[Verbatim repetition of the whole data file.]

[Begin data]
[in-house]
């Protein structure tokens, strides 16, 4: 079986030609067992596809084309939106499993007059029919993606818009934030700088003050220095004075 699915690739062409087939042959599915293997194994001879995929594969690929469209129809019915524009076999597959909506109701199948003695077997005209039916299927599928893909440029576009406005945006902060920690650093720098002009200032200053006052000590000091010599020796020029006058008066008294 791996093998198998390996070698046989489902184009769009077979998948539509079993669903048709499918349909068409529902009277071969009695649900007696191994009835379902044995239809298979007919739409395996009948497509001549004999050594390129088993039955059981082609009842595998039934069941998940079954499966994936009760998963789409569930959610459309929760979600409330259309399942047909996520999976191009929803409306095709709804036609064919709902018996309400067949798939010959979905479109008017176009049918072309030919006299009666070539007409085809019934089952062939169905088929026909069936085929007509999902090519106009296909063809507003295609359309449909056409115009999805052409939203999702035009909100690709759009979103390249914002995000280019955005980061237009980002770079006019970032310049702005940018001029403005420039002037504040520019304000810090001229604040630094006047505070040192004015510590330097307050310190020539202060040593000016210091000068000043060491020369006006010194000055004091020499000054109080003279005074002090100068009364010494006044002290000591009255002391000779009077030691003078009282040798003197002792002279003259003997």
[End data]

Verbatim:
[in-house]
């Protein structure tokens, strides 16, 4: 079986030609067992596809084309939106499993007059029919993606818009934030700088003050220095004075 699915690739062409087939042959599915293997194994001879995929594969690929469209129809019915524009076999597959909506109701199948003695077997005209039916299927599928893909440029576009406005945006902060920690650093720098002009200032200053006052000590000091010599020796020029006058008066008294 791996093998198998390996070698046989489902184009769009077979998948539509079993669903048709499918349909068409529902009277071969009695649900007696191994009835379902044995239809298979007919739409395996009948497509001549004999050594390129088993039955059981082609009842595998039934069941998940079954499966994936009760998963789409569930959610459309929760979600409330259309399942047909996520999976191009929803409306095709709804036609064919709902018996309400067949798939010959979905479109008017176009049918072309030919006299009666070539007409085809019934089952062939169905088929026909069936085929007509999902090519106009296909063809507003295609359309449909056409115009999805052409939203999702035009909100690709759009979103390249914002995000280019955005980061237009980002770079006019970032310049702005940018001029403005420039002037504040520019304000810090001229604040630094006047505070040192004015510590330097307050310190020539202060040593000016210091000068000043060491020369006006010194000055004091020499000054109080003279005074002090100068009364010494006044002290000591009255002391000779009077030691003078009282040798003197002792002279003259003997």